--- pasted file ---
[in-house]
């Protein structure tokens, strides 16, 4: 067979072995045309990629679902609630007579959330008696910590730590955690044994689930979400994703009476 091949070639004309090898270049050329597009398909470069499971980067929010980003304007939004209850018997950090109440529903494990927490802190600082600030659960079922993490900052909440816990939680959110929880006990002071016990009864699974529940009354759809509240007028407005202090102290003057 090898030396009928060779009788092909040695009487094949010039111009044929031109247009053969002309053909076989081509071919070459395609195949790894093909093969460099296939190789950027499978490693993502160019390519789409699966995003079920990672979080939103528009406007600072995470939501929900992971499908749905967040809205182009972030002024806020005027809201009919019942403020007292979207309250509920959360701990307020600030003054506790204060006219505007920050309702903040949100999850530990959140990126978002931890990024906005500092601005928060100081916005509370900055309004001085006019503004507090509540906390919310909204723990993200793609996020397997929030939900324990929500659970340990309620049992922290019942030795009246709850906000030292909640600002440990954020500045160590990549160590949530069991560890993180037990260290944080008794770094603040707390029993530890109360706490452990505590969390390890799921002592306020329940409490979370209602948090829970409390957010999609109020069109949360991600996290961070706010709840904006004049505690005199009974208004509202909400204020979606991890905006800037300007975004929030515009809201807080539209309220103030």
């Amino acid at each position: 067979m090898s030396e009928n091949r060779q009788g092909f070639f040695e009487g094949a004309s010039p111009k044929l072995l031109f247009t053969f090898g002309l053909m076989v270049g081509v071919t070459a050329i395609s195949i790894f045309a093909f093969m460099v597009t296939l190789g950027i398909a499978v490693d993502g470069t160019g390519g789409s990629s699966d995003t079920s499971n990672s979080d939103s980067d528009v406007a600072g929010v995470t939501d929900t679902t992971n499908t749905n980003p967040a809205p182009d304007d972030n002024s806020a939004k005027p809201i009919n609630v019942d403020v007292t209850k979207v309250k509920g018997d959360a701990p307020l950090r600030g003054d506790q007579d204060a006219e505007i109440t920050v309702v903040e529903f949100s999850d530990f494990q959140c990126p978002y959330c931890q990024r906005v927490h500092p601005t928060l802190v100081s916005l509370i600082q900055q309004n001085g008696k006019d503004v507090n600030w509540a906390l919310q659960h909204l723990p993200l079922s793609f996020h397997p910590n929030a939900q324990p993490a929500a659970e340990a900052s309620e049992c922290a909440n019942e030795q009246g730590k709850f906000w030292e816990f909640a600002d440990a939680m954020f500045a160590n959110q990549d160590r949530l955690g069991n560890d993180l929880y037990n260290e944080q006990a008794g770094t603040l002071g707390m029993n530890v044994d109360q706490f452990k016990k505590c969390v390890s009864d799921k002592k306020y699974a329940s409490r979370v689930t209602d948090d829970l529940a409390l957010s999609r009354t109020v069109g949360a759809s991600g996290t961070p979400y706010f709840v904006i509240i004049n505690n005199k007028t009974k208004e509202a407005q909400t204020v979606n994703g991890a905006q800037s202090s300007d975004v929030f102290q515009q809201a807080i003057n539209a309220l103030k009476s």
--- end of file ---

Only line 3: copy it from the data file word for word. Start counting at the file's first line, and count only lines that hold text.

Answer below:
């Amino acid at each position: 067979m090898s030396e009928n091949r060779q009788g092909f070639f040695e009487g094949a004309s010039p111009k044929l072995l031109f247009t053969f090898g002309l053909m076989v270049g081509v071919t070459a050329i395609s195949i790894f045309a093909f093969m460099v597009t296939l190789g950027i398909a499978v490693d993502g470069t160019g390519g789409s990629s699966d995003t079920s499971n990672s979080d939103s980067d528009v406007a600072g929010v995470t939501d929900t679902t992971n499908t749905n980003p967040a809205p182009d304007d972030n002024s806020a939004k005027p809201i009919n609630v019942d403020v007292t209850k979207v309250k509920g018997d959360a701990p307020l950090r600030g003054d506790q007579d204060a006219e505007i109440t920050v309702v903040e529903f949100s999850d530990f494990q959140c990126p978002y959330c931890q990024r906005v927490h500092p601005t928060l802190v100081s916005l509370i600082q900055q309004n001085g008696k006019d503004v507090n600030w509540a906390l919310q659960h909204l723990p993200l079922s793609f996020h397997p910590n929030a939900q324990p993490a929500a659970e340990a900052s309620e049992c922290a909440n019942e030795q009246g730590k709850f906000w030292e816990f909640a600002d440990a939680m954020f500045a160590n959110q990549d160590r949530l955690g069991n560890d993180l929880y037990n260290e944080q006990a008794g770094t603040l002071g707390m029993n530890v044994d109360q706490f452990k016990k505590c969390v390890s009864d799921k002592k306020y699974a329940s409490r979370v689930t209602d948090d829970l529940a409390l957010s999609r009354t109020v069109g949360a759809s991600g996290t961070p979400y706010f709840v904006i509240i004049n505690n005199k007028t009974k208004e509202a407005q909400t204020v979606n994703g991890a905006q800037s202090s300007d975004v929030f102290q515009q809201a807080i003057n539209a309220l103030k009476s």